WHY THIS BOOK?
by Suzanna Eibuszyc
“Hadassah-Brandeis Institute is delighted that your project “Keep Pace with the Sun: the Story of Roma Talasiewicz-Eibuszyc" has been selected to receive funding from the Hadassah–Brandeis Institute. We received many fine proposals this year; more than we are able to fund. You should be proud that the review committee feels that your mother's memoir will become an important source in the historical investigations of social history of Eastern European Jewish women and Eastern European Jewish family between 1918 - 1968."
It is said that in every survivor’s family, one child is unconsciously chosen to be a “memorial candle,” to carry on the mourning and to dedicate his or her life to the memory of the Shoah. That child takes part in the parents’ emotional world, assumes the burden, and becomes the link between past and future. I realize now that my mother chose me to be that candle.
Transmitting the memory of the vibrant culture before the Holocaust is just as important just as the memory of the Holocaust, to combat ignorance and prejudice and sharing of cultures and knowledge of history. It is my goal to bring this book out of obscurity and into a wide readership, a book, which will take its place in the curriculum at the high school and college level, while teaching the important aspects of Eastern European twentieth-century history.
There are only around 5000 Jews living in Poland today, but once Poland was the home to the largest Jewish community in Europe. The Jewish culture in Poland flourished for one thousand years. Before WWII, over 3.3 million Jews lived there, making it the second largest Jewish community in the world. WWII destroyed this community completely, devastating their distinctive culture and society. The extent of the loss was so great, so destructive; we know it as the Holocaust, the Shoah.
“Beshert is among the very few English language memoirs that recount what remains—astonishingly—the great untold story of the Holocaust.”
Atina Grossman, Professor of History
Six years ago, on the day of my mother's death, I opened the box containing her notebooks. Writing in Polish, in a shaky hand, my mother filled pages with the memories of her childhood and young adulthood in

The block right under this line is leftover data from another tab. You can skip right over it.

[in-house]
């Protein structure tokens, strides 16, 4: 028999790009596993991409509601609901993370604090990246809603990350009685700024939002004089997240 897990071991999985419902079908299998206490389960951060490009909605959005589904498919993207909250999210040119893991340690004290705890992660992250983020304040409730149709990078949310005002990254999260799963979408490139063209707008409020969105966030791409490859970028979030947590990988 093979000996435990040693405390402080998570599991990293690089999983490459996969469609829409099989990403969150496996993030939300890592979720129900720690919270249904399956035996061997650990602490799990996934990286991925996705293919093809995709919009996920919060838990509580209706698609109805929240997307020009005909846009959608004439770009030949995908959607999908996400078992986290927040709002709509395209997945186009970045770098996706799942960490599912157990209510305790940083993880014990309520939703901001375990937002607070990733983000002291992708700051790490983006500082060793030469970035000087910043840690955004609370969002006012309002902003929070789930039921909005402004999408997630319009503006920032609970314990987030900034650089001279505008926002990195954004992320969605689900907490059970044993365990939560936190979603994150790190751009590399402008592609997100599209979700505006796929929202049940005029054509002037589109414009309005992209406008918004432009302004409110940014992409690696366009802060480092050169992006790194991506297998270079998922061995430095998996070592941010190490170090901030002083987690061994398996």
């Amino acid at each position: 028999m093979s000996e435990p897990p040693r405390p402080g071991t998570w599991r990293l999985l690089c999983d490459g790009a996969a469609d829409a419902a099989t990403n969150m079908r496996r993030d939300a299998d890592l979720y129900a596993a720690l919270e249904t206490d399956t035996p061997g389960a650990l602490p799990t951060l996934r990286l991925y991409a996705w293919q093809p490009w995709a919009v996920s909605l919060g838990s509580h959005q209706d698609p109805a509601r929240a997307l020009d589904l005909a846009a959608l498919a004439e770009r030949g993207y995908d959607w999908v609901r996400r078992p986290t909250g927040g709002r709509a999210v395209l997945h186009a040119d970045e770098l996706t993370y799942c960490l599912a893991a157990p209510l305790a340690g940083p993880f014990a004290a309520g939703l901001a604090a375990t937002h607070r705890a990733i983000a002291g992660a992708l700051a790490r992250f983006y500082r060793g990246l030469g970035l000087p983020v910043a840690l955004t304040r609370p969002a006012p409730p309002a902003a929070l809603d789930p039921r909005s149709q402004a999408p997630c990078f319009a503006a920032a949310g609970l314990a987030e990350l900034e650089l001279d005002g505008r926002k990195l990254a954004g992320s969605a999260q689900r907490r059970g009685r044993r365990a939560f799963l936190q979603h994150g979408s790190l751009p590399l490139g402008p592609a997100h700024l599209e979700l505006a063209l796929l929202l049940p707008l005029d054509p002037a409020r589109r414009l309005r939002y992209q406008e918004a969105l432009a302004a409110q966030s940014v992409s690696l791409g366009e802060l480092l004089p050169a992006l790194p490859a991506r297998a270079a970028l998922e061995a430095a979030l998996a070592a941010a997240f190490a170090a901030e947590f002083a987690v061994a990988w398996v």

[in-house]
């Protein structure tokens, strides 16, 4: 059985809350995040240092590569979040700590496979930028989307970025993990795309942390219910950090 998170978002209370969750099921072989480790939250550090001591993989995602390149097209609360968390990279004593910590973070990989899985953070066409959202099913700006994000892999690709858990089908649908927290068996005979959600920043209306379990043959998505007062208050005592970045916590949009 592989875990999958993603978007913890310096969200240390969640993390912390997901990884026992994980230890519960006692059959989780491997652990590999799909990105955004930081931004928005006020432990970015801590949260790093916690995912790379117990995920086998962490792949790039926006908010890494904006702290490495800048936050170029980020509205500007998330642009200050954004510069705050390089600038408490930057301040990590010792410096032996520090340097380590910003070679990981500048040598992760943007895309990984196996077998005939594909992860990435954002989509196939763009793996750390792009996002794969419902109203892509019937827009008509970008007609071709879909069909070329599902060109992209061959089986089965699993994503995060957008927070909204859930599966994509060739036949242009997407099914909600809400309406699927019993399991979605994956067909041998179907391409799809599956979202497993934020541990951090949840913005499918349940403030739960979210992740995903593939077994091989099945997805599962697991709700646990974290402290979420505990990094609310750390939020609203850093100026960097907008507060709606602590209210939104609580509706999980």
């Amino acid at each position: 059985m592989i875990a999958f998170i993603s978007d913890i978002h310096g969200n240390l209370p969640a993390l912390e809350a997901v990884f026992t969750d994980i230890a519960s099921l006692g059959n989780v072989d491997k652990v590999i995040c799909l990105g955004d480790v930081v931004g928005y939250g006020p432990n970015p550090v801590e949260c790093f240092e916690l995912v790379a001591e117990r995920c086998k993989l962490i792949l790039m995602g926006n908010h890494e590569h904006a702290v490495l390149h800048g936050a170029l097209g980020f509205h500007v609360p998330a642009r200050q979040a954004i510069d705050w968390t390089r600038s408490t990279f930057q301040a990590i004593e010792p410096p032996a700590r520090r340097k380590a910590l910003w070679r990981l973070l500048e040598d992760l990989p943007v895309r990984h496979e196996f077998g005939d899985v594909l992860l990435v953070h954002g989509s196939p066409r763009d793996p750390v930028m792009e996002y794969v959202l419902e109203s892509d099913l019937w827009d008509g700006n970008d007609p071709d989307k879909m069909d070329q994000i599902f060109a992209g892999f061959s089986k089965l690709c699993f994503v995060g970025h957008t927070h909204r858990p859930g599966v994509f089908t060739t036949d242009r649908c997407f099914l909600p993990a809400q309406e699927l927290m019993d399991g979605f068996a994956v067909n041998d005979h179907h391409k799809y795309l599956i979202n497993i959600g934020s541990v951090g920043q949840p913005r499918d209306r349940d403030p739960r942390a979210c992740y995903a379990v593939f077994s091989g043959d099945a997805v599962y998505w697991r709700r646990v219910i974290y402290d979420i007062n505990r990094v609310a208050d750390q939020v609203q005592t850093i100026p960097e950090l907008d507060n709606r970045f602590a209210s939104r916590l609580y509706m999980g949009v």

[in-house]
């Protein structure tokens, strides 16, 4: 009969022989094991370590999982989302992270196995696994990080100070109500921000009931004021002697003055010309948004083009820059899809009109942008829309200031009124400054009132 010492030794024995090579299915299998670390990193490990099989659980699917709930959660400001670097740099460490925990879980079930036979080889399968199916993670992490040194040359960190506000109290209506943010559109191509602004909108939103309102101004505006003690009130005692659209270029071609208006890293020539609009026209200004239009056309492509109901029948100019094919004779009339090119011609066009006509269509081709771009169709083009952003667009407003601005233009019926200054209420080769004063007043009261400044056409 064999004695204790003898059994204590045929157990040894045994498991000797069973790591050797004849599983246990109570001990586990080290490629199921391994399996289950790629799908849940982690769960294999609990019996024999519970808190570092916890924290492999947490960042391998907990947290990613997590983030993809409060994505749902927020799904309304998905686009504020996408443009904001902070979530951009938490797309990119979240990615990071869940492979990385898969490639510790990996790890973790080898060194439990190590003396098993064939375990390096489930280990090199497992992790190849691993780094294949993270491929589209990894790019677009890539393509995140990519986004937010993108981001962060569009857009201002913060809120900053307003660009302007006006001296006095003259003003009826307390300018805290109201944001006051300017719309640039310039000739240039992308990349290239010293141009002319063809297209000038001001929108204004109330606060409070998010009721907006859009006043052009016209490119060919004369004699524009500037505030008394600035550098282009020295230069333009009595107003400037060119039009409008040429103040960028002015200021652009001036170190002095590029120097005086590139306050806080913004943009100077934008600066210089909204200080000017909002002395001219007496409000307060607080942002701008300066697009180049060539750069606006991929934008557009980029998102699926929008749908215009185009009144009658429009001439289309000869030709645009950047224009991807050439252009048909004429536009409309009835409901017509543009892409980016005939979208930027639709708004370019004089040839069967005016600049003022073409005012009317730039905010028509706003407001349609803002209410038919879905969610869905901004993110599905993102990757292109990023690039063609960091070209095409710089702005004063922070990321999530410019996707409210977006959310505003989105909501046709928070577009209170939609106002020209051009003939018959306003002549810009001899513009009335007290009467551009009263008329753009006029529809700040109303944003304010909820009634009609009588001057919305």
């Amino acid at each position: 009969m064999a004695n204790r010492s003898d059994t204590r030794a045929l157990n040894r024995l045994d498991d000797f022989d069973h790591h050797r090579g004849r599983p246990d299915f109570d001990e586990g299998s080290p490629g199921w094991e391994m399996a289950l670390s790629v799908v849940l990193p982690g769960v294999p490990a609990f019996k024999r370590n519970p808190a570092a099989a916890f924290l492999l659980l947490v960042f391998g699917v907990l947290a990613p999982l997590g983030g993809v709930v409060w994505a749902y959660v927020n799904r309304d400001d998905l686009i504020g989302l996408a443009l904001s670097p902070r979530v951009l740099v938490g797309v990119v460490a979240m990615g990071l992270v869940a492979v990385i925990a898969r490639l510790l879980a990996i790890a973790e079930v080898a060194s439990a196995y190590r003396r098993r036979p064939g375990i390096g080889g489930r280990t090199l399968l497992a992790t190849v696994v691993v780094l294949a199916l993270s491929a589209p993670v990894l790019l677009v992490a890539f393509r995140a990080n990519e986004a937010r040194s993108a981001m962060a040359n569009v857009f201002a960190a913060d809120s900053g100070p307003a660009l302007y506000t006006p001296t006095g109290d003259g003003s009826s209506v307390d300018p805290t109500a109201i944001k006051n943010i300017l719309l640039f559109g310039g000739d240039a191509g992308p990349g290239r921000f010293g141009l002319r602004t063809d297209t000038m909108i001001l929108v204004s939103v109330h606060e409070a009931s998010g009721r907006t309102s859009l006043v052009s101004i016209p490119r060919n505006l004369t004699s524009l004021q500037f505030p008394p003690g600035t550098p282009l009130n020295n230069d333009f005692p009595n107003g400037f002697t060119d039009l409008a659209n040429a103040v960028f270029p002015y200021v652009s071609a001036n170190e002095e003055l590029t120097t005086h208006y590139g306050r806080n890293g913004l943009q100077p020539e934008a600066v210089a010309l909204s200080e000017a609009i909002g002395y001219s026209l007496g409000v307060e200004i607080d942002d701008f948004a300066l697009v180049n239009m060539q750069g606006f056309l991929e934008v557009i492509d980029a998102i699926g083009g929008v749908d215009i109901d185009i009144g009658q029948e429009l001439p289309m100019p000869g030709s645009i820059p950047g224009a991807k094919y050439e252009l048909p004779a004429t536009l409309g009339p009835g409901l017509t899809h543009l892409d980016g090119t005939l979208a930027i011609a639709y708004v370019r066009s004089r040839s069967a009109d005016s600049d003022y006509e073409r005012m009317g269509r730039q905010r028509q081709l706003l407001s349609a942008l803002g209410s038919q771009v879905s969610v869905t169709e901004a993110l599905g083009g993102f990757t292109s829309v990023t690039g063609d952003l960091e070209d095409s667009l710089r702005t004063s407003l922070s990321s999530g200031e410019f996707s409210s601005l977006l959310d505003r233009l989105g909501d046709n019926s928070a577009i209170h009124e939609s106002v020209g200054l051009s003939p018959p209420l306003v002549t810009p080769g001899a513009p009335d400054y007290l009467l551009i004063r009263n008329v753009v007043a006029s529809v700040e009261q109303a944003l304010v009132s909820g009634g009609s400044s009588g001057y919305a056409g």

Roma Talasowicz-Eibuszyc was born in
As a young working girl Roma began to experience the differences among classes in the Jewish community in Warsaw. She became active in the Bund movement, the Jewish Workers Party, taking part in demonstrations to fight for social equality on behalf of her generation--at times, endangering her own life.
Beshert “reads like a Jewish version of Angela’s Ashes….”
Aaron Elster, Vice President,
Beshert is a rich, living
document, a thirty-year account that reveals the life of a vibrant young woman
with hopes and dreams for a better world who lived to bear witness to
unspeakable suffering and all that she saw, felt, and thought. It is a story of sacrifice, determination,
loyalty, and love. It pays tribute to our
history and legacy that is now almost forgotten, the vibrant
Jewish culture of Eastern Europe
that was forever decimated by
the events of WWII.
It was while I was studying with Professor Eli Wiesel at the City University of New York that I began to think my mother’s life story might be worthy of being recorded. When I told him about my mother’s life he said, “Your mother must write her story. Future generations must know. You must help her to do it.”
My mother hesitated to re-enter the memories and bear the pain she suppressed for so long, but in the words of Eli Wiesel "silence is never an option", so at great risk to her sanity and her health she agreed to commit her memories to paper. She wrote in her native language, Polish, the memoir she called Beshert to honor her generation that had perished so that future generations have a way to remember the vibrant Jewish community that flourished before WWII.
When I sent the English translations of Beshert to scholars in the
A literary agency in
Beshert has been called a historical memoir and a gripping true-life story, a worthy addition to high school and college curriculums.